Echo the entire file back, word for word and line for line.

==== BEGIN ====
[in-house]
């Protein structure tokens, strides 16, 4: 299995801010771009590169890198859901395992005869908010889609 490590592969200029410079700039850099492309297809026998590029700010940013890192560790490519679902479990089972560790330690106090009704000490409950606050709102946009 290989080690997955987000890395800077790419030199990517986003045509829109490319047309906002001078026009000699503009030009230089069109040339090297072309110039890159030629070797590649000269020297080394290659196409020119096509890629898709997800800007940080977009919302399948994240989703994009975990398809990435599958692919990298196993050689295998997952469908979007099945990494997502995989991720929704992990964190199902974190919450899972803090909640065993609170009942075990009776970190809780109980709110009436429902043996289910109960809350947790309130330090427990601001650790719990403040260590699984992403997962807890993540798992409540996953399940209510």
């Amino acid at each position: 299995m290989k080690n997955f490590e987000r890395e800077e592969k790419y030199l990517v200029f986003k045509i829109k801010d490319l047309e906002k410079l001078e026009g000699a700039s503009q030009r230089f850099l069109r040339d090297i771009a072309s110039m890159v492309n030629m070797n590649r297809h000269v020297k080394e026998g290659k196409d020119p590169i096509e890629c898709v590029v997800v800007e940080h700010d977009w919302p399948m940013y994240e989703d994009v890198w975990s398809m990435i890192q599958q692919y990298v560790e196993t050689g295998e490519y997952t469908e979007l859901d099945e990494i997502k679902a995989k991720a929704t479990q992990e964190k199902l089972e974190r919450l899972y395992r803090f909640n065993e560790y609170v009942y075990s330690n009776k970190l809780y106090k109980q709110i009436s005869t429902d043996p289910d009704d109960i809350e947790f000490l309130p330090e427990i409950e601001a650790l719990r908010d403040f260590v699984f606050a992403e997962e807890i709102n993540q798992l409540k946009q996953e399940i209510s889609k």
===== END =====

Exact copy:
[in-house]
């Protein structure tokens, strides 16, 4: 299995801010771009590169890198859901395992005869908010889609 490590592969200029410079700039850099492309297809026998590029700010940013890192560790490519679902479990089972560790330690106090009704000490409950606050709102946009 290989080690997955987000890395800077790419030199990517986003045509829109490319047309906002001078026009000699503009030009230089069109040339090297072309110039890159030629070797590649000269020297080394290659196409020119096509890629898709997800800007940080977009919302399948994240989703994009975990398809990435599958692919990298196993050689295998997952469908979007099945990494997502995989991720929704992990964190199902974190919450899972803090909640065993609170009942075990009776970190809780109980709110009436429902043996289910109960809350947790309130330090427990601001650790719990403040260590699984992403997962807890993540798992409540996953399940209510």
């Amino acid at each position: 299995m290989k080690n997955f490590e987000r890395e800077e592969k790419y030199l990517v200029f986003k045509i829109k801010d490319l047309e906002k410079l001078e026009g000699a700039s503009q030009r230089f850099l069109r040339d090297i771009a072309s110039m890159v492309n030629m070797n590649r297809h000269v020297k080394e026998g290659k196409d020119p590169i096509e890629c898709v590029v997800v800007e940080h700010d977009w919302p399948m940013y994240e989703d994009v890198w975990s398809m990435i890192q599958q692919y990298v560790e196993t050689g295998e490519y997952t469908e979007l859901d099945e990494i997502k679902a995989k991720a929704t479990q992990e964190k199902l089972e974190r919450l899972y395992r803090f909640n065993e560790y609170v009942y075990s330690n009776k970190l809780y106090k109980q709110i009436s005869t429902d043996p289910d009704d109960i809350e947790f000490l309130p330090e427990i409950e601001a650790l719990r908010d403040f260590v699984f606050a992403e997962e807890i709102n993540q798992l409540k946009q996953e399940i209510s889609k």